Wallace wrote this in 1987 (“Fictional Futures and the Conspicuously Young”), when there were significantly fewer academic writing programs. Now they’re everywhere, and fiction like the kind Wallace describes is everywhere, too. Poetry has its equivalent. Donald Hall calls it “The McPoem,” which is produced quickly and served up cheaply—the kind of thing submitted to a magazine the day it’s written. My point here is that there’s no shortage of folks out there who will tell you that there’s a right way to “Find Your Voice”—and I’m quoting MFA program advertisements here—and the right way is to ask a published writer how to fix what you’ve drafted. Please note that this isn’t an indictment of all MFA programs. Some do a fine job of nurturing their students in the way I’m describing. Sadly, some do not.
To blindly follow someone’s advice—whether it’s a professor or a well-meaning workshop friend or a family member—is to opt out of an artistic struggle that could yield something new and beautiful. Do not allow the person you’re reading for to opt out of this struggle. Don’t be the professor. Don’t be the “editor.” Be a reader. Respond. Make them work for it.
Perhaps the education model that most closely resembles what I’m advocating is the Jesuit education model. My father and I attended the same Catholic high school in Massachusetts, but when he attended it, in the late 60s, it was a Jesuit institution. Brother this, Father that. And the Jesuits were famous for answering questions with questions. “Is there a God?” “Well, do you think there’s a God?”
The relentless pursuit of knowledge, the Jesuits reminded my father, began with inquiry, not ready-made answers.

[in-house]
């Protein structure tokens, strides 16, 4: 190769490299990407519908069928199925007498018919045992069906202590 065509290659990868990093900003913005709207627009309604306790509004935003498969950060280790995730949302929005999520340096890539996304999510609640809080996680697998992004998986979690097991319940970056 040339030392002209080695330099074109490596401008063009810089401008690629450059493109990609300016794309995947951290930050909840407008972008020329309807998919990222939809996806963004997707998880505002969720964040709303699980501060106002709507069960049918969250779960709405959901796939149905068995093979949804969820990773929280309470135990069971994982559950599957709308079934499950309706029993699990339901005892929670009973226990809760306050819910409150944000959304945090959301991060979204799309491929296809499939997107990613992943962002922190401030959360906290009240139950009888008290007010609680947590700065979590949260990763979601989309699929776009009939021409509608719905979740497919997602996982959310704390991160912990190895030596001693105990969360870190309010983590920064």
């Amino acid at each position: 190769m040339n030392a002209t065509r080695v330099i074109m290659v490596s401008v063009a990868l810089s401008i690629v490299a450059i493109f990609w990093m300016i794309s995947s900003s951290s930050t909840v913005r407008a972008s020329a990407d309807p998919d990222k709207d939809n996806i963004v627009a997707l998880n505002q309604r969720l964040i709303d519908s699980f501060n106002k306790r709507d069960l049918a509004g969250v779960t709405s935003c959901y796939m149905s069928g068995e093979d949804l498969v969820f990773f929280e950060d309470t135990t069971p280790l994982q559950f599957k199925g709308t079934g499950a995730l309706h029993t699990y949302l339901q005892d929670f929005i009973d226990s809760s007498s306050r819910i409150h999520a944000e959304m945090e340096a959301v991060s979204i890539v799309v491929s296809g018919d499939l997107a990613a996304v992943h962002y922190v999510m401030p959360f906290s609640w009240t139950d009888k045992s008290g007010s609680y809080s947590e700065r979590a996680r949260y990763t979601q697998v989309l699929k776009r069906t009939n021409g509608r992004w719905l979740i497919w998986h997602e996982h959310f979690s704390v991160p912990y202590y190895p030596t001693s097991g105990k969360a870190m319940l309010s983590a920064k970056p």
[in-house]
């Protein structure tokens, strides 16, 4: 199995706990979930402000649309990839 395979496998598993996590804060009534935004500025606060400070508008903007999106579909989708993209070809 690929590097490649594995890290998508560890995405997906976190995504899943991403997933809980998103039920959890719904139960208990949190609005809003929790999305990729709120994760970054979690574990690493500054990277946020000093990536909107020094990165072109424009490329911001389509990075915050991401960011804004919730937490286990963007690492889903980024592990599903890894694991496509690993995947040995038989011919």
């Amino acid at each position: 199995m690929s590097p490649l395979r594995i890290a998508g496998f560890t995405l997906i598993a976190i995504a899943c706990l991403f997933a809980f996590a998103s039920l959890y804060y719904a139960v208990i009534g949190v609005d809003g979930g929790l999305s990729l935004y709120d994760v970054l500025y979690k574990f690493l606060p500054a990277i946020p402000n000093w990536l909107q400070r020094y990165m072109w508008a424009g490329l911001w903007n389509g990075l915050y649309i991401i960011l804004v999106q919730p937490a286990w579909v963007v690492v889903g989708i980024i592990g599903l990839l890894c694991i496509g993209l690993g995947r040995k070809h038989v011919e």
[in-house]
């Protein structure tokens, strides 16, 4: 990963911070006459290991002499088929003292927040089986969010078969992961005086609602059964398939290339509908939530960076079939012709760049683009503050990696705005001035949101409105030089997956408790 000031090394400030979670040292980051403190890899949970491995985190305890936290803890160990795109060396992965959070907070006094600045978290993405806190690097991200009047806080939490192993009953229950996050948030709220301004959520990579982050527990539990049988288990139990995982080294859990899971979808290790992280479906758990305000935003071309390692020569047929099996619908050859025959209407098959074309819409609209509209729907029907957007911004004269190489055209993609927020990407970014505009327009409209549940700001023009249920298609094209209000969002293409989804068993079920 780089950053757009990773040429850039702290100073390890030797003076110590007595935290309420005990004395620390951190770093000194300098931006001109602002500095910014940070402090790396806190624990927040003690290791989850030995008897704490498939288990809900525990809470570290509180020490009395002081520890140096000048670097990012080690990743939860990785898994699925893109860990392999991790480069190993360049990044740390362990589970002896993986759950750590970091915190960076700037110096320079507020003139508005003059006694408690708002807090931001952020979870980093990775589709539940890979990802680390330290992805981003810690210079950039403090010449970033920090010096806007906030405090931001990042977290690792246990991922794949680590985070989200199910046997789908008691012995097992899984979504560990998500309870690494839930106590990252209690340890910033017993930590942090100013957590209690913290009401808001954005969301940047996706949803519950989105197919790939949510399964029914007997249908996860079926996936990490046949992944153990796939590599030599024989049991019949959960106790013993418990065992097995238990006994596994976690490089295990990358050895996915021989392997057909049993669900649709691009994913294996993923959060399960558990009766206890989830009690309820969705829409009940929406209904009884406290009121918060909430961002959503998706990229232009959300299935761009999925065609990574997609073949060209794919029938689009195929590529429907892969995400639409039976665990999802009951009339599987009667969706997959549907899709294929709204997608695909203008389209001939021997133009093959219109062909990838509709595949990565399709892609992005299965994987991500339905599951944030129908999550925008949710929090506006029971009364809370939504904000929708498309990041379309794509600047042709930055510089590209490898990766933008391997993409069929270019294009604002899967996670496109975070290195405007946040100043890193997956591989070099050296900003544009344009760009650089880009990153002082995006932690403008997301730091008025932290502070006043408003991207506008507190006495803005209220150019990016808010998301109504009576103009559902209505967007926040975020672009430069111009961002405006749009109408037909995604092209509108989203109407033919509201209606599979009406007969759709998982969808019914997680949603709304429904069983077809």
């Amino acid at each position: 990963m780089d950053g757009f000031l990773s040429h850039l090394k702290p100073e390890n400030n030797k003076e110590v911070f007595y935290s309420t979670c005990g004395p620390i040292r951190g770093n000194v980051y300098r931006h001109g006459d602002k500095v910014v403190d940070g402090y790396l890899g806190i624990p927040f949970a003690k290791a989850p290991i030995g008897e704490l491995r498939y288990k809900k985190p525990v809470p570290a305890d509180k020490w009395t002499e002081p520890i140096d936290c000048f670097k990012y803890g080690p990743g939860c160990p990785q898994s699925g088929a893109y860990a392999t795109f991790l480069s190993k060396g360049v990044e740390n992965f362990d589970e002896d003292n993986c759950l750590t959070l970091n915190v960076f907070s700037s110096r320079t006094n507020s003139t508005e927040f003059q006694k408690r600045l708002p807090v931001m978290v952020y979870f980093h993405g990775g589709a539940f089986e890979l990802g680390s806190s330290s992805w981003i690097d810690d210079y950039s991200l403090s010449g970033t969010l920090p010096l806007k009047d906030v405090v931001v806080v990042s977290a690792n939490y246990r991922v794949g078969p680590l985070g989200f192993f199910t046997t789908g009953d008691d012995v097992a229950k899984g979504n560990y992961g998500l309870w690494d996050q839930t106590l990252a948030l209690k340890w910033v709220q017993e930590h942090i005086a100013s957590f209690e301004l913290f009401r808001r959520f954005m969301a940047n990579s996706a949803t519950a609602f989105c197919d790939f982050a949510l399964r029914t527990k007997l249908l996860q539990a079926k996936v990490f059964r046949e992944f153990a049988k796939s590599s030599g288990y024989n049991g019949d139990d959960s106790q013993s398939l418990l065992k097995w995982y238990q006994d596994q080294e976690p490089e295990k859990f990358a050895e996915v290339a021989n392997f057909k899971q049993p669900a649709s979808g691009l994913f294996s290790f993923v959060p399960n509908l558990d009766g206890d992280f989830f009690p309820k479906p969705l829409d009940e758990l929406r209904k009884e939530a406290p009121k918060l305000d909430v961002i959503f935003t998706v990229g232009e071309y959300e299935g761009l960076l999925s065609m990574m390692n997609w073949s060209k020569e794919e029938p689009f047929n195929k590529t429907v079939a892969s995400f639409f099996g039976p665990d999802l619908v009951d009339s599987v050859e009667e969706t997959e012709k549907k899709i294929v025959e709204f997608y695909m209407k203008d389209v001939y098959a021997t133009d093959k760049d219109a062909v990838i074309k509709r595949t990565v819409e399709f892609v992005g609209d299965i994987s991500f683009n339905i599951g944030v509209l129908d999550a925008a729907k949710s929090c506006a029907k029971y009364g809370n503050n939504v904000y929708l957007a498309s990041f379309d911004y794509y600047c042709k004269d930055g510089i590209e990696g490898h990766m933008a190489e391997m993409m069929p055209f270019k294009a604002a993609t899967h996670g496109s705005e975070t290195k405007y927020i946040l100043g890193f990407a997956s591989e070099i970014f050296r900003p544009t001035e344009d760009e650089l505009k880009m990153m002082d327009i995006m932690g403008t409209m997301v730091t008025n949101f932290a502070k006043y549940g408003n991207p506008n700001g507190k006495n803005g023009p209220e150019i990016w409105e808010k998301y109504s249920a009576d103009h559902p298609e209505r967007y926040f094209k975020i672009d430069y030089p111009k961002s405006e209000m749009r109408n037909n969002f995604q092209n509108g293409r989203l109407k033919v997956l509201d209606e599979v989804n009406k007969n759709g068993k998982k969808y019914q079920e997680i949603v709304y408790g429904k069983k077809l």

By the time I came through that same high school, there were only a few Jesuits remaining. One was Brother Daniel Caron. He taught chemistry. He was also my father’s teacher and he called me my father’s name by mistake every now and then.
One day, Brother Dan brought a two-gallon jug of water to class, filled it with water in the big lab sink, and said, “I will give bonus points to the person who can empty this full jug the fastest.” He chose five contestants at random, and the first student stood up. Brother Dan handed the jug to the student, who held it over the sink and shook up and down as hard as he could. Brother Dan just stood there with his stopwatch. The water sloshed and bubbled out. Brother Dan refilled it and the second student did the same thing and was a little bit faster. Brother Dan was silent, smiling a little. We’d get no hints. The third student tried same thing. Meanwhile, we’re all thinking: there’s got to be a better way to do this. By now there was one student who had done it the fastest, but only by a few tenths of a second. The fourth student came and repeated the procedure but didn’t beat the best time. Then, the final student came to the front of the class, took the bottle, and then, began to swirl the water around until it twisted out of the narrow spout, with the air coming up through the middle. The jug emptied in half the time.
Would Brother Dan have helped us if he told us the secret? Or, by withholding that information, did he teach us something more than just how to empty a jug?
Response Strategy #4: Go Easy on the “Tough Guys”
What do I mean by this? A “tough guy” can be male or female. It’s any writer who hands you his manuscript and says, “Really rip into it. Tear it apart. You won’t hurt my feelings.”
In our pool metaphor, this would be the equivalent of the blind-folded kid shouting “Marco!” and the other kids shouting, “You stupid jackass, you’re too far away!”